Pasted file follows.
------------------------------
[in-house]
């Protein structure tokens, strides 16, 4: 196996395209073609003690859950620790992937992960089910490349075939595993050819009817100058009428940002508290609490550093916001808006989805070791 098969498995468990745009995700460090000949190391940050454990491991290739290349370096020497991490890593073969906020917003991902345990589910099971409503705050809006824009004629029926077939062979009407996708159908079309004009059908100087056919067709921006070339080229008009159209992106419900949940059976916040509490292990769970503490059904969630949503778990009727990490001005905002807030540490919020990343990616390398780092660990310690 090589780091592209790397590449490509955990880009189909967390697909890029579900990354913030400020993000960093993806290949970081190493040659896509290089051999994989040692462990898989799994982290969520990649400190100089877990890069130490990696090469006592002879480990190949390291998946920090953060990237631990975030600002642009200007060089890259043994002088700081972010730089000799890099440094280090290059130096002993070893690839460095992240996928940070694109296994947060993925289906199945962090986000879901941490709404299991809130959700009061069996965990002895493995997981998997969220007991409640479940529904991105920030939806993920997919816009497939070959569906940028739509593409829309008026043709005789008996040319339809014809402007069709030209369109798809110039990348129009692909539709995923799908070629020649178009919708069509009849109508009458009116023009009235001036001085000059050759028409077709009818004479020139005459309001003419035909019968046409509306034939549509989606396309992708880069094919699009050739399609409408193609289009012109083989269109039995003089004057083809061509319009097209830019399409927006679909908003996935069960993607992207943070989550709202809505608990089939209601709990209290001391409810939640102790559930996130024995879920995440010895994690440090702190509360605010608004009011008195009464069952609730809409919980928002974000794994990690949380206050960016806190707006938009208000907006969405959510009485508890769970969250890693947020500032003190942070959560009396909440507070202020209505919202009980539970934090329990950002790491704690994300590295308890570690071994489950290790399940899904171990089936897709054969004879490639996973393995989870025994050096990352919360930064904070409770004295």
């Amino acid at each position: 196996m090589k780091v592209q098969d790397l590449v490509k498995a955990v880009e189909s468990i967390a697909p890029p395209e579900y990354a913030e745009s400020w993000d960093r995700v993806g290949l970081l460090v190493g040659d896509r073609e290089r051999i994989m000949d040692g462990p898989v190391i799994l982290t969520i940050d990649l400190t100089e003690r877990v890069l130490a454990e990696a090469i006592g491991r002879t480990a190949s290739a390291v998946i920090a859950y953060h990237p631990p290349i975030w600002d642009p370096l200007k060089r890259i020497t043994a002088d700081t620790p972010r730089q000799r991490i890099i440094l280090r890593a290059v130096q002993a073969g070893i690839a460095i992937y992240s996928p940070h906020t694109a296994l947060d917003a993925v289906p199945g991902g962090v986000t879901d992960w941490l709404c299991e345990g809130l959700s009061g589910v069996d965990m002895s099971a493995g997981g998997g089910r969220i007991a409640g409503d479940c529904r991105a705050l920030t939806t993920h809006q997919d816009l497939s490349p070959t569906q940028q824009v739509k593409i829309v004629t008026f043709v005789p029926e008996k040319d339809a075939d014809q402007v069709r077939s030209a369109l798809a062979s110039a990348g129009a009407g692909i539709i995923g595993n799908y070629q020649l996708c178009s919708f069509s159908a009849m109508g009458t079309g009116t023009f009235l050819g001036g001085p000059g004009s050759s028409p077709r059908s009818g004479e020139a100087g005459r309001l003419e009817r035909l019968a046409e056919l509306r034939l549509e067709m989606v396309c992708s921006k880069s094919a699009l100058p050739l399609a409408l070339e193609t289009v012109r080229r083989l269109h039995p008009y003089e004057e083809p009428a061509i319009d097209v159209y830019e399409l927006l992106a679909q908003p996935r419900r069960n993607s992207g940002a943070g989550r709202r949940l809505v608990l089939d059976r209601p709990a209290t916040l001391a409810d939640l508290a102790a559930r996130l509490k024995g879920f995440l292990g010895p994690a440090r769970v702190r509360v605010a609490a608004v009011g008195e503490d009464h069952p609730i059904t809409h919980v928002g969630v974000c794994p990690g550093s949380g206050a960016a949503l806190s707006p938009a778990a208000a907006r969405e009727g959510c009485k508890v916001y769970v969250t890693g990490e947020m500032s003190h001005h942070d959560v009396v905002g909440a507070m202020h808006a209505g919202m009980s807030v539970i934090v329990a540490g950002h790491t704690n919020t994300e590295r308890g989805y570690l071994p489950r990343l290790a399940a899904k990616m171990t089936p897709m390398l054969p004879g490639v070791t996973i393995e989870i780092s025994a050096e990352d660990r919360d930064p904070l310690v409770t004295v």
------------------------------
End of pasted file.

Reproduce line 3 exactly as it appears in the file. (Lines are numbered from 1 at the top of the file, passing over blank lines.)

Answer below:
């Amino acid at each position: 196996m090589k780091v592209q098969d790397l590449v490509k498995a955990v880009e189909s468990i967390a697909p890029p395209e579900y990354a913030e745009s400020w993000d960093r995700v993806g290949l970081l460090v190493g040659d896509r073609e290089r051999i994989m000949d040692g462990p898989v190391i799994l982290t969520i940050d990649l400190t100089e003690r877990v890069l130490a454990e990696a090469i006592g491991r002879t480990a190949s290739a390291v998946i920090a859950y953060h990237p631990p290349i975030w600002d642009p370096l200007k060089r890259i020497t043994a002088d700081t620790p972010r730089q000799r991490i890099i440094l280090r890593a290059v130096q002993a073969g070893i690839a460095i992937y992240s996928p940070h906020t694109a296994l947060d917003a993925v289906p199945g991902g962090v986000t879901d992960w941490l709404c299991e345990g809130l959700s009061g589910v069996d965990m002895s099971a493995g997981g998997g089910r969220i007991a409640g409503d479940c529904r991105a705050l920030t939806t993920h809006q997919d816009l497939s490349p070959t569906q940028q824009v739509k593409i829309v004629t008026f043709v005789p029926e008996k040319d339809a075939d014809q402007v069709r077939s030209a369109l798809a062979s110039a990348g129009a009407g692909i539709i995923g595993n799908y070629q020649l996708c178009s919708f069509s159908a009849m109508g009458t079309g009116t023009f009235l050819g001036g001085p000059g004009s050759s028409p077709r059908s009818g004479e020139a100087g005459r309001l003419e009817r035909l019968a046409e056919l509306r034939l549509e067709m989606v396309c992708s921006k880069s094919a699009l100058p050739l399609a409408l070339e193609t289009v012109r080229r083989l269109h039995p008009y003089e004057e083809p009428a061509i319009d097209v159209y830019e399409l927006l992106a679909q908003p996935r419900r069960n993607s992207g940002a943070g989550r709202r949940l809505v608990l089939d059976r209601p709990a209290t916040l001391a409810d939640l508290a102790a559930r996130l509490k024995g879920f995440l292990g010895p994690a440090r769970v702190r509360v605010a609490a608004v009011g008195e503490d009464h069952p609730i059904t809409h919980v928002g969630v974000c794994p990690g550093s949380g206050a960016a949503l806190s707006p938009a778990a208000a907006r969405e009727g959510c009485k508890v916001y769970v969250t890693g990490e947020m500032s003190h001005h942070d959560v009396v905002g909440a507070m202020h808006a209505g919202m009980s807030v539970i934090v329990a540490g950002h790491t704690n919020t994300e590295r308890g989805y570690l071994p489950r990343l290790a399940a899904k990616m171990t089936p897709m390398l054969p004879g490639v070791t996973i393995e989870i780092s025994a050096e990352d660990r919360d930064p904070l310690v409770t004295v």